Ad­e­quate wed­ding po­ems

The Washington Post Sunday - - OUTLOOK -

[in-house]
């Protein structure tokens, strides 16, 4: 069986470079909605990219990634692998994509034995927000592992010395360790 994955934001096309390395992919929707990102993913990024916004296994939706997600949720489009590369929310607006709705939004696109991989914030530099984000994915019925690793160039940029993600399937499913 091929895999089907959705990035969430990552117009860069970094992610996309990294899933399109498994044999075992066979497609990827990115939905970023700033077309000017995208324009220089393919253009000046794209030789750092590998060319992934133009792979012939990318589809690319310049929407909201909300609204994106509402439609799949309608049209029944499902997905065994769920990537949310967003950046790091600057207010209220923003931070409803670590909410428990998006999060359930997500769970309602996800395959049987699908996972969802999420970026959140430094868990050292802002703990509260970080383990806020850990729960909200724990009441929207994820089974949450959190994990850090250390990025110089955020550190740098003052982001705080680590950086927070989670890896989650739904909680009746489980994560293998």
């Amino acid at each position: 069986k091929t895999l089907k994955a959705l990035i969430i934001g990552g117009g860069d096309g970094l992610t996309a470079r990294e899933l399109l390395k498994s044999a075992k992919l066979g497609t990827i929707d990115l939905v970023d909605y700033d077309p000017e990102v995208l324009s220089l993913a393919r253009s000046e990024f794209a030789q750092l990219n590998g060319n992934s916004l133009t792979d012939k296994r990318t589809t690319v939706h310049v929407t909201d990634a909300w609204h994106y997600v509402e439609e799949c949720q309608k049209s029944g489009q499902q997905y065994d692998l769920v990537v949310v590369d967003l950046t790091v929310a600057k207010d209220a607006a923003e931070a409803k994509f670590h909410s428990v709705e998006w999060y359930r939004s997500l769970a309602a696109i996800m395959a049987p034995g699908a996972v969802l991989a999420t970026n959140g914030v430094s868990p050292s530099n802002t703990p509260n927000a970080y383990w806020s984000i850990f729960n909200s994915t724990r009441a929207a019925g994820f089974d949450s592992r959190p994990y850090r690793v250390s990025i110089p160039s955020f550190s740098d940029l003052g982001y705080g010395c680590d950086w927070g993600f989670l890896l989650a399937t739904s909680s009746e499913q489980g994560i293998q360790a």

E.E. Cum­mings, “love is more thicker than for­get,” of­fers play­ful phras­ing and glee­ful op­ti­mism about love’s pow­ers. Wil­liam Shake­speare, “Son­net 116,” a clas­sic be­gin­ning “Let me not to the mar­riage of true minds,” un­der­scores love’s en­durance. Paul Lau­rence Dunbar, “In­vi­ta­tion to Love,” is an im­pas­sioned call for love to come and fill our lives with joy. Jane Hir­sh­field, “A Bless­ing for Wed­ding,” marks the spe­cial­ness of the day and wishes the cou­ple a happy fu­ture to­gether. Wal­lace Stevens, “Re-State­ment of Ro­mance,” is a moody and philo­soph­i­cal poem of love and night. Emily Dick­in­son, “Wild Nights — Wild Nights!” is short and sweet, with just the right amount of wild. C.D. Wright, “Ev­ery­thing Good Be­tween Men and Women,” is alive with the plea­sures of lan­guage and gives an un­var­nished pic­ture of love’s beau­ti­ful ev­ery­day­ness.

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